Tuesday, 24 July 2012

Stonehenge - The Resurrection Alignment


Image created by Tim Daw from an original from Wikipedia. The image is licensed under the Creative Commons Attribution-Share Alike 3.0 Unported license.

This large plan of Stonehenge shows all the stoneholes / holes except the postholes. It also includes cremations except those found in the Aubrey Holes. As well as the unexcavated western side it is believed that cremation scrapes were missed by Hawley so it may be incomplete. (See Mike Parker Pearson - Stonehenge 2012 for example)

It highlights Stones 55 and 56 and the Altar Stone (AS) as well as the holes F,G and H.
The latter three are sometimes dismissed as root holes but were thought by the excavators to be stoneholes.

Stones 55 and 56 are skewed at an angle from the Summer Solstice sunrise line (yellow) The centre gap between them is on this line though. That this skewing is original is shown in previous posts - http://www.sarsen.org/2012/07/stone-56-proof-its-position-is-correct.html and http://www.sarsen.org/2012/06/original-position-of-stone-55.html

The rear or outer faces of 55 and 56 are the flattest of any of the sarsens and these worked surfaces would have aligned on the purple line - a line I have fancifully called the Resurrection Line.

This alignment is to the rising of the midwinter solstice sun - and the setting of the summer solstice sun.

Station Stone 93 and Hole H are also on this line.

(Station Stone 94 and Hole G also are approximately on the same alignment but as they are both missing it is harder to be certain.)

The Altar Stone also is similarly aligned, as are two post holes just to the north of it, but along with other features so aligned that is for further investigation.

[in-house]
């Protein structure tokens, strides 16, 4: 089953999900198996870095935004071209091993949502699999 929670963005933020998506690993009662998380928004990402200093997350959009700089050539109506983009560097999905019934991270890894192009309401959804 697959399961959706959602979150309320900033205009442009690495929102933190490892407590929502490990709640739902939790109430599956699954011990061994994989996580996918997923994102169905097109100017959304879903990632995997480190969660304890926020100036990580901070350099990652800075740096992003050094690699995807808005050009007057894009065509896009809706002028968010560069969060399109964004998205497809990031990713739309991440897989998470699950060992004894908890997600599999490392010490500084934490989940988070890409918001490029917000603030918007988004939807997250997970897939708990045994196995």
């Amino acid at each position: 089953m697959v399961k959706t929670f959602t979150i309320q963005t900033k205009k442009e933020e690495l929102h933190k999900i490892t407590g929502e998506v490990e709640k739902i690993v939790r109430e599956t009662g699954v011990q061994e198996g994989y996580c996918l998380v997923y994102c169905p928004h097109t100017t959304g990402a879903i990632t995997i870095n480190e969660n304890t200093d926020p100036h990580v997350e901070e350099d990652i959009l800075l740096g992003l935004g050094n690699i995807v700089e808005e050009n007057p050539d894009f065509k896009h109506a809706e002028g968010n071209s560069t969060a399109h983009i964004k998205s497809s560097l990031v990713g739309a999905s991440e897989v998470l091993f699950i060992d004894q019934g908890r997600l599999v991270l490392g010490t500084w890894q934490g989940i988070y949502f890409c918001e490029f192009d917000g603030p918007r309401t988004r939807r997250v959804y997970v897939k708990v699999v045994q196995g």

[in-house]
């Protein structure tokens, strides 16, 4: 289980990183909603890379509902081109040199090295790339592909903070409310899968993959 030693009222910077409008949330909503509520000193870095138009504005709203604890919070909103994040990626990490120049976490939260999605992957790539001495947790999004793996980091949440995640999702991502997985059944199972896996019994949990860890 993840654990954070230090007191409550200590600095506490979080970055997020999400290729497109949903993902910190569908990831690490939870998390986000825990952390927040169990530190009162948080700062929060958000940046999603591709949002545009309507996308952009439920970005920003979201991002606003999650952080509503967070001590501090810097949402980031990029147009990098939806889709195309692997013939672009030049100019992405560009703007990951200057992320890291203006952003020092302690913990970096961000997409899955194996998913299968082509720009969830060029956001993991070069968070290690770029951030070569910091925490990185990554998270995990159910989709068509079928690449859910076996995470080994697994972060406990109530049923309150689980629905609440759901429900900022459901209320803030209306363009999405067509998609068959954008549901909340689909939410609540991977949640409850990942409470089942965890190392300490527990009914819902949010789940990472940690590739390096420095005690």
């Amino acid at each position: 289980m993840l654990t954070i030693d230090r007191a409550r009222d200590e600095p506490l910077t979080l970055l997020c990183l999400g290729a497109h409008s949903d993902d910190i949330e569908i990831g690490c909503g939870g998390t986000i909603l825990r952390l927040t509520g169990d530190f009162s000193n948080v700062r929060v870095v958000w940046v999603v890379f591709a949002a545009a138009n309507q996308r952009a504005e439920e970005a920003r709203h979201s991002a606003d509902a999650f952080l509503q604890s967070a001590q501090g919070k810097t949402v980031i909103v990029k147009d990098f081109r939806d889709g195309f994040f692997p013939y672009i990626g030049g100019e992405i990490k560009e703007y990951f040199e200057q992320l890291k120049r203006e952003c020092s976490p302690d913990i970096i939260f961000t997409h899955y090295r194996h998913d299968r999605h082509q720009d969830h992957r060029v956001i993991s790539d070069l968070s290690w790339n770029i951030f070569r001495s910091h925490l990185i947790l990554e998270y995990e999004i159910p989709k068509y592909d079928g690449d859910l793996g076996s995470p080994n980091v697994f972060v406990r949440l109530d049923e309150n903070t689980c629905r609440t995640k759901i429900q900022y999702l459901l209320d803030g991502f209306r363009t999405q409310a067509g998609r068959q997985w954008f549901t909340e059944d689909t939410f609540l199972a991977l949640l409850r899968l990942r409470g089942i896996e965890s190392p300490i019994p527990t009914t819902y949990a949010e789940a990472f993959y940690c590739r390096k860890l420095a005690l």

This alignment has, as far as I can tell, been missed by all previous researchers because it has just been assumed that the Great Trilithon either is or should be symmetrical with the rest of the Trilithon Horseshoe. See below for Hawkins Plan where such an assumption is made.

But it wasn't. The original builders were cleverer than that and it incorporates two separate alignments into one Trilithon, both sunrises and both sunsets.

There is an argument that because the outer ring of Sarsens, especially stone 10, blocks the actual viewing along the alignment, then it cannot exist. Obviously the Great Trilithon was erected before the outer ring and it may follow the positioning of previous wooden posts.

But just as the Priest facing the Altar in a Christian church is facing the rising sun, even though he cannot see it, an alignment can be significant without being an astronomical sighting device.

And why the Resurrection Line? Our incomplete record of cremation remains seems to show a concentration at the end of the line. And completely without evidence I imagine on the morning after the winter solstice, when the sunset was noted with fear and dread that the sun was dying, the next morning the rising of the reborn sun was greeted with celebration and joy. And maybe hope that the dead would also rise again?


Notes:


Hawkins - Stonehenge Decoded Plan via Ancient Skies

1 comment:

  1. Interesting ideas: If you flip your alignment, it appears to be about 2 degrees out from alignment of the Avenue.

    Prof Atkinson and others managed to get the alignment of the Avenue to work for sunrise in 2400BC by assuming a 10 metre tree height (which gives an elevation of about 0.9 degrees and a rotation in about 2400 BC to just about the right position for the claimed alignment with summer solstice). The only minor problem with this is that the type of trees found to be growing in the area at the time grow to a height which is significantly taller.

    To get something near to a 2 degree rotation in 2400 BC relative to the alignment of the claimed upward elevation, you would to have a lower viewing elevation: At winter solstice, in very approximate terms, there is a 1.75 degree rotation of alignment for every degree of change in elevation.

    So at first glance, it looks as if the idea is in the ball-park: Might be worth checking the alignment and elevation towards the ridge above West Amesbury and see if the figures come in at what you're looking for?

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